The vast interior of the Cathedral Church of St. John the Divine in Manhattan stood empty on Monday, the thousands of chairs that normally sit beneath its soaring ceiling and stained-glass windows removed to make room for a more grim sight: a coronavirus field hospital.

The cathedral, which describes itself as the largest Gothic cathedral in the world, said on Monday that its 600-foot-long nave and equally large subterranean crypt would be turned into an emergency hospital as part of the fight against the pandemic.

Nine climate-controlled medical tents capable of holding a total of at least 200 patients will be erected inside the cathedral by the end of the week, said the Rt. Rev. Clifton Daniel III, the dean of the cathedral.

The crypt, which is primarily accessible via a series of winding staircases, will be used as “a staging area” for medical personnel, he said. It is the first time the cathedral, which is the seat of the Episcopal Diocese of New York, will have been used for such a task, he said.

“The last thing like this was the flu pandemic in 1918, but the world was different then and I don’t think they used the cathedral in this way,” Dean Daniel said in an interview inside the empty church. “But traditionally, in earlier centuries, cathedrals were always used this way, like during the plague. So this is not outside the experience of being a cathedral, it is just new to us.”

Patients are expected to arrive at the cathedral field hospital by the end of this week or early next week, said James Patterson, its director of facilities and capital projects. He said roughly 400 beds were delivered to the cathedral last week and three tents sat in crates on a loading dock on Monday.

Church officials said that it was not clear if patients with Covid-19, the disease caused by the coronavirus, would be sent to the cathedral, but that it seemed likely given the scale of the outbreak.

“We are assuming that there will be,” Mr. Patterson said. “That’s the way people were talking today.”

The field hospital will be staffed with personnel from Mount Sinai Morningside Hospital, which sits next door to the cathedral complex, a manicured 11-acre oasis in Morningside Heights that houses several stone buildings and three peacocks.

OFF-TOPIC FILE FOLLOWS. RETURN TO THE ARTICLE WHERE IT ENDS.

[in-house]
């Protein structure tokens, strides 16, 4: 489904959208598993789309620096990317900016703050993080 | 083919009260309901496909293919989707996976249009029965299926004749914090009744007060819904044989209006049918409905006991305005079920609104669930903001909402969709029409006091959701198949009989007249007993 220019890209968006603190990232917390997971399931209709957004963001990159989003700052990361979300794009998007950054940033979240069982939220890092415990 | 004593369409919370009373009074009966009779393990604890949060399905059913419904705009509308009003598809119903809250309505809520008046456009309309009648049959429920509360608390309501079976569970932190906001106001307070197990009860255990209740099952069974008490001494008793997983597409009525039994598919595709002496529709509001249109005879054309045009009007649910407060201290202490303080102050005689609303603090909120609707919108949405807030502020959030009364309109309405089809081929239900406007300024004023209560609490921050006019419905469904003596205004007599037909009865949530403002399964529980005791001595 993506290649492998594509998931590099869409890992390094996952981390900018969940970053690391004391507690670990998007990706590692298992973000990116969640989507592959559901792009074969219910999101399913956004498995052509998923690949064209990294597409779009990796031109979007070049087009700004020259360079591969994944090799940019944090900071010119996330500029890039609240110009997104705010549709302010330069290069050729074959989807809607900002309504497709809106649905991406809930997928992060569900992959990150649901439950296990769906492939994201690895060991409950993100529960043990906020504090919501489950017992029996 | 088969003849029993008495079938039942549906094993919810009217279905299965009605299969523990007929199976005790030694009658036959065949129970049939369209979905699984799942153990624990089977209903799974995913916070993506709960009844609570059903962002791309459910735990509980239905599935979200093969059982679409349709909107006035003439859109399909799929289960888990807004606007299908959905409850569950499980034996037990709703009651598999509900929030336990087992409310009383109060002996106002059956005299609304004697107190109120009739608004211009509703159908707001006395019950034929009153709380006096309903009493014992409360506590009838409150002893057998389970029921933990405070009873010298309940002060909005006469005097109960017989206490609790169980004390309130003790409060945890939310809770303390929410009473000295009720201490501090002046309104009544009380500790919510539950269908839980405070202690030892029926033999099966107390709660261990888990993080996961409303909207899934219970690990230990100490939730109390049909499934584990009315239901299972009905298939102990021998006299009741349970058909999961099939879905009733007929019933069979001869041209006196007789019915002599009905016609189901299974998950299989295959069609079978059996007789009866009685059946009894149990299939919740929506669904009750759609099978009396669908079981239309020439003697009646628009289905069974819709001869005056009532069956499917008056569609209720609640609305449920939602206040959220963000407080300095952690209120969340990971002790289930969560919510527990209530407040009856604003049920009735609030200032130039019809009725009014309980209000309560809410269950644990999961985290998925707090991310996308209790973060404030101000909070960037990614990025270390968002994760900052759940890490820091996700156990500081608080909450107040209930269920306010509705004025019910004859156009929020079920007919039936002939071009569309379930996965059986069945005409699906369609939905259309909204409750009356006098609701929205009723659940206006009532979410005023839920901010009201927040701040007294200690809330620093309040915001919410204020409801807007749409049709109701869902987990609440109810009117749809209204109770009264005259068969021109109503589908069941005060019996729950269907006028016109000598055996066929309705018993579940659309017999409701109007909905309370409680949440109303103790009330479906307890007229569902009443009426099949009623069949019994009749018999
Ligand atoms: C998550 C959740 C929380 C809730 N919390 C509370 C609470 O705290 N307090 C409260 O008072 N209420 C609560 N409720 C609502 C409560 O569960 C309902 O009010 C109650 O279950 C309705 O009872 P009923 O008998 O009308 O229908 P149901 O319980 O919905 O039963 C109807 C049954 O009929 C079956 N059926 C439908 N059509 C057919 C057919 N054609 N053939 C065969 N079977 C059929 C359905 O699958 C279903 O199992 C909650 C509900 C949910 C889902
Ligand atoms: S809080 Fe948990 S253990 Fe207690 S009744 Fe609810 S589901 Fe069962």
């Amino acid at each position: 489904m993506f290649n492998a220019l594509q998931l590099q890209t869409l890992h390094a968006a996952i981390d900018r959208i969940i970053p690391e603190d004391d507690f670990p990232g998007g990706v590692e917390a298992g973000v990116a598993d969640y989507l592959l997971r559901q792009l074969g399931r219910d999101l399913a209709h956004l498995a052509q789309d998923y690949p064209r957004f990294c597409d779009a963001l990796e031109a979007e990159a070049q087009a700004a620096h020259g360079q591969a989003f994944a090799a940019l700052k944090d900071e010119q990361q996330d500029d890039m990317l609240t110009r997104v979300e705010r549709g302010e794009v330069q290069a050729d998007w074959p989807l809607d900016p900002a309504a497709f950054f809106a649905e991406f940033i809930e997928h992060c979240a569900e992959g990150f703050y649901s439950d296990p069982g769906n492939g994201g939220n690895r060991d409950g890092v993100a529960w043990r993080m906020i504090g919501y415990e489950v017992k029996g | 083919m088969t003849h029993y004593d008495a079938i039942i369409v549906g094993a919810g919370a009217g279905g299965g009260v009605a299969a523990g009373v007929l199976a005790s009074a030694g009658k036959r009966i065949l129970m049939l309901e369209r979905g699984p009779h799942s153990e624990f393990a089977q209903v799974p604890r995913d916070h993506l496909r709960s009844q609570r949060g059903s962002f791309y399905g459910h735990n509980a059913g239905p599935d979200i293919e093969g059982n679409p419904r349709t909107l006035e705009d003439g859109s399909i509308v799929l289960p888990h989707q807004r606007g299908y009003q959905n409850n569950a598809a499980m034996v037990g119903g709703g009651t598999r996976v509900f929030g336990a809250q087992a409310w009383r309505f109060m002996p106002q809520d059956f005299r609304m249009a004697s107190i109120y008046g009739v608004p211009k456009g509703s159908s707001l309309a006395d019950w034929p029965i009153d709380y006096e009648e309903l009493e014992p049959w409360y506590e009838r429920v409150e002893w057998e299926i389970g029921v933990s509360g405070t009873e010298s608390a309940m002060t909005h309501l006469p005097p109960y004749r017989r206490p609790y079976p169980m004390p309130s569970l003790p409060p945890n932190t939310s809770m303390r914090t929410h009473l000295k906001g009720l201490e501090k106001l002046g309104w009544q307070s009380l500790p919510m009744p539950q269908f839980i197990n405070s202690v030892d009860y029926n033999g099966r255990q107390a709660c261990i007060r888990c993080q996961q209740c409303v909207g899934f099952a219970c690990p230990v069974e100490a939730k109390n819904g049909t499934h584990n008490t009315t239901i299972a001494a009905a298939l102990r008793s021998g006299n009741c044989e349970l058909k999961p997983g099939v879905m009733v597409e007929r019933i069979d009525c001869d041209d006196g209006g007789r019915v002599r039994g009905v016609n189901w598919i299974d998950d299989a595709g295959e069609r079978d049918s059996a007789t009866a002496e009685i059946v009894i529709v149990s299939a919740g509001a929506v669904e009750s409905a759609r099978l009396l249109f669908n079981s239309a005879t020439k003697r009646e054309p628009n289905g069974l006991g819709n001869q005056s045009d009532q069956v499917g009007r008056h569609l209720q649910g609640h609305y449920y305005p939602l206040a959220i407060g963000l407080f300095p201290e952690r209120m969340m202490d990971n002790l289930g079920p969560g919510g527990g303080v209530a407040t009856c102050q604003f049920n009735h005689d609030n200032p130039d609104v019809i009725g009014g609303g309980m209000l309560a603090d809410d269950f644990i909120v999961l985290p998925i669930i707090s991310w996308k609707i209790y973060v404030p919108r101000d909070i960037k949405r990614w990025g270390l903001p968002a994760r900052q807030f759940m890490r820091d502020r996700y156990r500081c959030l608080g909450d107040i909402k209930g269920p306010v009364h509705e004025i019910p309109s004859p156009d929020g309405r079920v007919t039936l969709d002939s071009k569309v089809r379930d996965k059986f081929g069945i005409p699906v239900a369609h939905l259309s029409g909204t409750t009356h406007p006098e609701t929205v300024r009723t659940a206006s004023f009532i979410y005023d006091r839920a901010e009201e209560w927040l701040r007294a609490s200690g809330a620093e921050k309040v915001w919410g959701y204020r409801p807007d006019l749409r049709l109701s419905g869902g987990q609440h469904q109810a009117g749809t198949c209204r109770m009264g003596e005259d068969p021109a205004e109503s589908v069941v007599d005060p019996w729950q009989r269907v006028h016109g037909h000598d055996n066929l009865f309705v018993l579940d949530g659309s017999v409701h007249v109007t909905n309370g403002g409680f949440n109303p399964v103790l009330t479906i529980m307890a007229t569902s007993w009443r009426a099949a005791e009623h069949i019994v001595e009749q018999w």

Dean Daniel said he offered the use of the cathedral to the hospital last month.

Once the field hospital is up and running, Mr. Patterson said, the cathedral’s primary job will be prosaic but essential things like providing heat and “keeping the lights on.”

He said that organizing the field hospital had been a logistical challenge and that it remained unclear how the hospital would perform some tasks, in particular when it comes to questions of feeding and bathing patients.

“There is still a lot of engineering involved with things like showers and things like that, that we all take for granted,” Mr. Patterson said. “That is something they need to figure out.”

Samaritan’s Purse, a nondenominational evangelical Christian humanitarian organization that built a field hospital in Central Park last month, has also been involved in the hospital in the cathedral, Dean Daniel said.

The group is led by the Rev. Franklin Graham, who has been criticized for anti-Muslim and anti-L.G.B.T.Q. rhetoric that stands in contrast to the more inclusive vision of Christianity embraced by the cathedral.

Mayor Bill de Blasio said at a news conference last week that the city and Mount Sinai had received assurances from Samaritan’s Purse that it would follow the city’s anti-discrimination laws in providing treatment.

Dean Daniel said the participation of Samaritan’s Purse in the field hospital should not be interpreted as an endorsement of its views.

“I don’t agree with their position on Muslims and gays and a number of other things, but I am willing to work together with them to save lives,” he said. “I feel like it is sort of like the steward on the Titanic as it is sinking — now is not the time to count the silverware, you have to get people into lifeboats.”